Tom Carroll - Stifel Nicolaus

Good morning. My questions were primarily on Texas as well, also on New Jersey. Just two quick ones, On the Foster Care business give us a sense of how medical costs are actually coming in, is there anywhere that it’s outside of your expectations in terms of one particular service line or another and then secondly, could you maybe just chat a bit about New Jersey. I know you have had some challenges there and maybe how that market continuous to ramp this year? Just in terms of your relationship with state, changes they are making there? Thanks.

Eric Slusser

A couple of things, starting with Foster Care, I think it would just be Tom, very premature to make any assumptions based on 45 days of claims dated that’s coming to the shop by this point in time. So, really I think it’s just way too early. The only thing I can tell you is that we have our passport products, which is the electronic medical records and the number of hits we seeing on that, says its working very well for us in that regards.

So, I think that gives us the potential for better held outcomes and the expected cost, but other than that I can’t – I’d be afraid to speculate on the cost. You read about New Jersey, it continues to have its challenges. You can see from the numbers we were maintaining in the membership relatively speaking with our hours swings at this point and our challenges is that the margins on it, we are not realizing at the level we want. So we continue to work through. It’s under a full management review now is to what’s the appropriate steps to take and we will probably have more indications of work we’re doing on our two, three conference call.Tom Carroll - Stifel NicolausOkay, great .You just said in your passport product, you said number of hits. Is that mean providers?Eric Slusser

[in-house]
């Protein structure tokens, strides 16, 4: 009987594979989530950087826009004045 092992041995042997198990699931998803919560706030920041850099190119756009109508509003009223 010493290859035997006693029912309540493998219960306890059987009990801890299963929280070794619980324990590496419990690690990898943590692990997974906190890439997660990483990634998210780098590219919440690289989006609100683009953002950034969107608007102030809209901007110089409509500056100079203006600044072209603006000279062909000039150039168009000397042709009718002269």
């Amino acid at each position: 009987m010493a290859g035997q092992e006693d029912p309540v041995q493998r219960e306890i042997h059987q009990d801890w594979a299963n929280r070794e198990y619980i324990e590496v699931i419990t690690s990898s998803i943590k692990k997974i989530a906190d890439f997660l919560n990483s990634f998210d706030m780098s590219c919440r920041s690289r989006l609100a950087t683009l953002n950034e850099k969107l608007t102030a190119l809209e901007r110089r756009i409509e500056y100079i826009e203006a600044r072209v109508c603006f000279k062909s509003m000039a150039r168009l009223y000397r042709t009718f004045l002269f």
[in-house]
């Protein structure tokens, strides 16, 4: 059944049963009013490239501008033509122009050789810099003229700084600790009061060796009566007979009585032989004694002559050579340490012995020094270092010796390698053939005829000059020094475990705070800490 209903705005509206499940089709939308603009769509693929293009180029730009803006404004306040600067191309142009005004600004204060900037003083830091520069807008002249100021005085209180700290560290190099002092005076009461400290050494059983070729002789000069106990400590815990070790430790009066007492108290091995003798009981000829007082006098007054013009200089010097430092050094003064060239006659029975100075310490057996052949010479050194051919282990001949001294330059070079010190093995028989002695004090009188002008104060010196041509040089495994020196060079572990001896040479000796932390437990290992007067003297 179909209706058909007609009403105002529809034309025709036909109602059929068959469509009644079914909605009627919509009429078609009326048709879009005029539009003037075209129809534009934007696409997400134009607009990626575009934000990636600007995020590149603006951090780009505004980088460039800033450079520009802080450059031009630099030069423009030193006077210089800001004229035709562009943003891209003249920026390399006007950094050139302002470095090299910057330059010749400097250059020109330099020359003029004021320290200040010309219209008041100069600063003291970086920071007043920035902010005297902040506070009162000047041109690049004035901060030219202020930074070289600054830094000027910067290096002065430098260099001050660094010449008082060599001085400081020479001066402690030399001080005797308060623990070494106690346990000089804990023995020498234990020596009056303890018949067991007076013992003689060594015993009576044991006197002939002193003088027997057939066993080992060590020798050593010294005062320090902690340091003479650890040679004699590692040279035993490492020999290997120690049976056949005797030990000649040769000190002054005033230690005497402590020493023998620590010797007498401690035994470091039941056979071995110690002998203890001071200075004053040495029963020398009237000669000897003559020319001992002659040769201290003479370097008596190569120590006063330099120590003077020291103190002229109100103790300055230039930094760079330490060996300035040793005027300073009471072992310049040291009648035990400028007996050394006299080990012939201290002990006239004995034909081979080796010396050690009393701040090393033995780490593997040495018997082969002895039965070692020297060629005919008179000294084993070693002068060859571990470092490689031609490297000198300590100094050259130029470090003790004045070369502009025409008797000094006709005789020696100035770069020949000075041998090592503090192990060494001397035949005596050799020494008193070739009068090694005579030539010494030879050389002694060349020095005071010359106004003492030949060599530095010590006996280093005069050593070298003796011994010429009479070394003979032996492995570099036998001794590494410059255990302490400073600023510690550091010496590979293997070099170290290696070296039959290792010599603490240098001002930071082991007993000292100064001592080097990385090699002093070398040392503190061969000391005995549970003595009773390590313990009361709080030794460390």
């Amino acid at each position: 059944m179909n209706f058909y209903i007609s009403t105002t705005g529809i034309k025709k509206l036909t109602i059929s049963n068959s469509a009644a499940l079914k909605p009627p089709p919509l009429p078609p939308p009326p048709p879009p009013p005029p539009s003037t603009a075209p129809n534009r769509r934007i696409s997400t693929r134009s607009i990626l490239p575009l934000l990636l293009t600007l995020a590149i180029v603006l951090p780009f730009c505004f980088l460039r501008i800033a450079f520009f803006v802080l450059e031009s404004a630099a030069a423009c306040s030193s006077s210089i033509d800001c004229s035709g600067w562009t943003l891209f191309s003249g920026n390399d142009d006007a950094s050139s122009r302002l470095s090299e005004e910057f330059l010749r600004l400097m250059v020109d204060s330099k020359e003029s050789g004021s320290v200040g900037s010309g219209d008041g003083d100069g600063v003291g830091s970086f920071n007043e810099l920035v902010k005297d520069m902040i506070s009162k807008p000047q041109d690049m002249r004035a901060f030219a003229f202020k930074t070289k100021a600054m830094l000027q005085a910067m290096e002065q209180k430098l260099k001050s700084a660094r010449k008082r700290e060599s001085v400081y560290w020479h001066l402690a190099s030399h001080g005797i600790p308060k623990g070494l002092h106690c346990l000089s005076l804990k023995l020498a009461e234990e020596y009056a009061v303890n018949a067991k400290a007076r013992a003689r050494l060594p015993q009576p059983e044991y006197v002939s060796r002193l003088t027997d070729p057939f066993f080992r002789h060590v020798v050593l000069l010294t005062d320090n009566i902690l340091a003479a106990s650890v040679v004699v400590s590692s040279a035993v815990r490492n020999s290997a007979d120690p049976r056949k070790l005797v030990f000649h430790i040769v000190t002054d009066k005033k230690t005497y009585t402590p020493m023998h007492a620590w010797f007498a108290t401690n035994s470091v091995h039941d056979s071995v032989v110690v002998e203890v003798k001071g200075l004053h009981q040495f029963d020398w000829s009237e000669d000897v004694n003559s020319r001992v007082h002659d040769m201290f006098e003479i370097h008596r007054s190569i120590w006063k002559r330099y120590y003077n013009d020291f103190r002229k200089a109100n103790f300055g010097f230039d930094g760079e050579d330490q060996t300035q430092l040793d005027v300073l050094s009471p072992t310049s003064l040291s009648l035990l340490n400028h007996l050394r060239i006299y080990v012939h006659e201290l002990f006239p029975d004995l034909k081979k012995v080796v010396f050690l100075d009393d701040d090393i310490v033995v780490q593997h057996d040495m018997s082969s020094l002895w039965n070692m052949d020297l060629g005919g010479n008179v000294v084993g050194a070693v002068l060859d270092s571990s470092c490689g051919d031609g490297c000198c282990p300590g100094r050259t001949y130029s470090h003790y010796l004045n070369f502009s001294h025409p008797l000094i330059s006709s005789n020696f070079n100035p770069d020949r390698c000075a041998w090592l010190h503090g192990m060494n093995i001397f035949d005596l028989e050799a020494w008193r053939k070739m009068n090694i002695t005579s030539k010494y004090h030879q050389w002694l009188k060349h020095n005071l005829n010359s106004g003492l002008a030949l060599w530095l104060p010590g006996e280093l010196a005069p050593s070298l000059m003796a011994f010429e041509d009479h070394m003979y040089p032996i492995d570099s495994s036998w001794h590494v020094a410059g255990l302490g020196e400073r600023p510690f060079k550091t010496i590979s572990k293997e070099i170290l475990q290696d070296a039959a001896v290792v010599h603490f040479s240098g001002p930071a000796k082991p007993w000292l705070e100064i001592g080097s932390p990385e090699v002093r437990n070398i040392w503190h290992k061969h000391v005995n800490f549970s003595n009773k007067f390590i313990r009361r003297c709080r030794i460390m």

The providers are using it. We see as a very passive indication that – that the structure is appropriate.

Operator

Your next question comes from the line of Darren Miller with Goldman Sachs.

Darren Miller - Goldman Sachs

Eric, I wanted to get just a little color in terms of how much the Ohio market improved on an MCR basis and then maybe if you could spike out how much of that was improvement, because first quarter had flu and then how much is due to some of the efforts that you’ve being doing to that market?

Eric Slusser

Yeah, as we look at it, measuring the impact of flu was very difficult, so trying to quantify that is next to just about impossible. What I can tell you is quarter-over-quarter the HBR improved in the 10 percentage points range. So using the example that if was a 130 average last quarter, it’s down to 93 this quarter, those weren’t the actual numbers, but it lets you understand what I meant by percentage points. We did see a pretty substantial reduction. Certainly there was seasonality in the first quarter.

We see it and we see it every year, we saw the flu season, but we believe that giving the level of focus and the new medical management efforts, the termination of the region, the termination of the provider in the Illinois, at least all of those we can clearly measure and show the change in membership from those and the changes that that has taken place since those steps have had a very positive impact.

So we would like to believe based on what we’re seen that a significant amount of it is due to those increase medical management efforts and case management efforts that we were talking about in the programs that were put in place in Q1 based on the results that we saw.

Michael Neidorff

Mary, did you have some added chat you wanted to give it to us?

Mary Mason

Especially with the intensive case management and the prevention of admissions and readmissions, if you look at Q2 2007 and compare it to Q2 2008 admissions for 1000 are down 14.6%, days per 1000 are down 12.3%. So, we feel all efforts of strengthening the core processes around care management and case management are working.

Operator

Your next question comes from line of the Scott Fidel with Deutsche Bank.